We were wondering what that inflatable pouch of flesh under Charlie Falconer's chin was called. A craw? A crop? A gullet? The camera puts on 10lb as we know. In Charlie's case it puts on 20. And it all goes into that pendulous Sidney Greenstreet gizzard that wobbles like an udder under his chin.
It works to best effect when he offers reasons for not saying anything. He shakes his head slightly, and it discharges whole sentences, such as: I don't think I know the answer to that. May I send the committee a note on that? I think it would be unhelpful for me to go into detail on that. It would be inappropriate of me to say. That is a matter for the local councils. I don't know, but you can look it up on our website.
These responses were all in evidence as he faced sharp questioning from the Local Government Select Committee. Lord Falconer of Thoroton committed himself to greater clarity and more transparency. That's what government's about.
So, Chris Grayling asked, what is happening about the Dome? Is it going to be sold in two lots? The land separate from the building? "Ah. That's best served without publicity," he explained. A running commentary "wouldn't be helpful". Priceless.
John Cummings noted that his whole regeneration strategy depended on engaging the public. "But what if the public doesn't want to be engaged?" he asked irritably. It's hard to say how refreshing it was to hear such a question. "All these initiatives!" he went on. "At times I think we're in danger of smothering ourselves!"
In committee, Tory James Gray once memorably described Lord Falconer's departmental efforts (on the Regional Co-ordination Unit, from memory) as "bullshit". Mr Cummings, being a Labour member, wouldn't use such language but the thought was plainly there.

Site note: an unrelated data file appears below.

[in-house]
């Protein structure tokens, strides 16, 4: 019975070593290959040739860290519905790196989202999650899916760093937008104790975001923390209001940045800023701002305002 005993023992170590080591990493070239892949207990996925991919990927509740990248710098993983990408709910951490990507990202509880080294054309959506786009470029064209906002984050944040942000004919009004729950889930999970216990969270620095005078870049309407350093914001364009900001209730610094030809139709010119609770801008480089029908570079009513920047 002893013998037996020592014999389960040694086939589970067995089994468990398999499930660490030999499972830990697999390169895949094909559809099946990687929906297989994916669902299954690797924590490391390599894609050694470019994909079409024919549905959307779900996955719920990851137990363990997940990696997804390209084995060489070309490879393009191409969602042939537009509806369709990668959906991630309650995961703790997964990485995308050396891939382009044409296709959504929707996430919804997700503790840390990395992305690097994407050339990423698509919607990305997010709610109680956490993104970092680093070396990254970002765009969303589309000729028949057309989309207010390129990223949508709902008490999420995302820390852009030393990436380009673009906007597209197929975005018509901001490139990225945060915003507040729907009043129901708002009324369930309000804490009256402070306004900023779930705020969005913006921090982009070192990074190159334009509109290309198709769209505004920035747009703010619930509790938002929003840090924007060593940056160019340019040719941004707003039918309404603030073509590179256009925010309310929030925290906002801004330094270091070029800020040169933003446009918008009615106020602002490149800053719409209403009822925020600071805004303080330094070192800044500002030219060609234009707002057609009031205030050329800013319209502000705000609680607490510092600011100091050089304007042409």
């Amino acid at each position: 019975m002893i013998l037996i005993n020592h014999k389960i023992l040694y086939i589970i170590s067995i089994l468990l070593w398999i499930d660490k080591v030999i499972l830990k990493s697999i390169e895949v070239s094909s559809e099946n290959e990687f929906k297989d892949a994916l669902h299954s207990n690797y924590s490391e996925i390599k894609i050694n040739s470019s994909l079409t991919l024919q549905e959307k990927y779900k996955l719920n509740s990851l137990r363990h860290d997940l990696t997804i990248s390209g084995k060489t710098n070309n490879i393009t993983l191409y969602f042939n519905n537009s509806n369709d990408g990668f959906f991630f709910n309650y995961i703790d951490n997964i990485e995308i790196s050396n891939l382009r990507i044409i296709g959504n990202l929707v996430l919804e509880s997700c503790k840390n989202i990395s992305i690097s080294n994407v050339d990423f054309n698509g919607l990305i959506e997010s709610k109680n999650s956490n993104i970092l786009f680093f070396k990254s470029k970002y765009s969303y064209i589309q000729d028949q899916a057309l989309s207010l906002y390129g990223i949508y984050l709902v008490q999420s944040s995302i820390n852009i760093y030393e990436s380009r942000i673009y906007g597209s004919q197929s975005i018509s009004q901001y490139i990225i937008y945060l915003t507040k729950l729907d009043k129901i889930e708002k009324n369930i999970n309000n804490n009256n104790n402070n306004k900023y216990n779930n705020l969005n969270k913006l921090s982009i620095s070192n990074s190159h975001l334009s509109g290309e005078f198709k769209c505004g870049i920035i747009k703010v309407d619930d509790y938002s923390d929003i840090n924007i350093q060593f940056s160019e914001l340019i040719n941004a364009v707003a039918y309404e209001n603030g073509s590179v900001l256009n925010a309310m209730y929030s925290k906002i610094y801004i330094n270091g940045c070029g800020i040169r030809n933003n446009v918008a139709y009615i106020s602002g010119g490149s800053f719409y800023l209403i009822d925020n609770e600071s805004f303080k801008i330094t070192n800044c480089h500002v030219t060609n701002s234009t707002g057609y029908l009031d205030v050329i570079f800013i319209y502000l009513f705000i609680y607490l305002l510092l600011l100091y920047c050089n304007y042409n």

"How many public meetings discussing stock transfers have you attended?" Gwyneth Dunwoody asked, unhelpfully. The wobble wobbled and something started to come out. "No," Mrs Dunwoody interrupted, "public meetings! Do you know how many people attend stock transfer meetings?" The answer, essentially, was three. Lord Falconer's crop throbbed.
Christine Russell asked if he believed that every neighbourhood could be renewed, and if not, why bother with the ones that couldn't? Evil question. The gizzard shivered.
The Urban Summit. Won't it just be a talking shop? No, no, no. It will spread best practice. Identify international experience. Agree proposals for the way forward.
But will it be evaluated? Yes, yes. An independent research contract had just been let. By the Urban Policy Unit. We're in safe hands, you see.
Occasionally we get these glimpses of the depths of the essential powerlessness of the country's most powerful people. It wouldn't matter, except that these regeneration projects add up in a cross- cutting, over-arching sort of way to £9bn of public money, and an equally large amount of political capital.
And then, suddenly you see that no one actually knows what the dickens is going on.Reuse content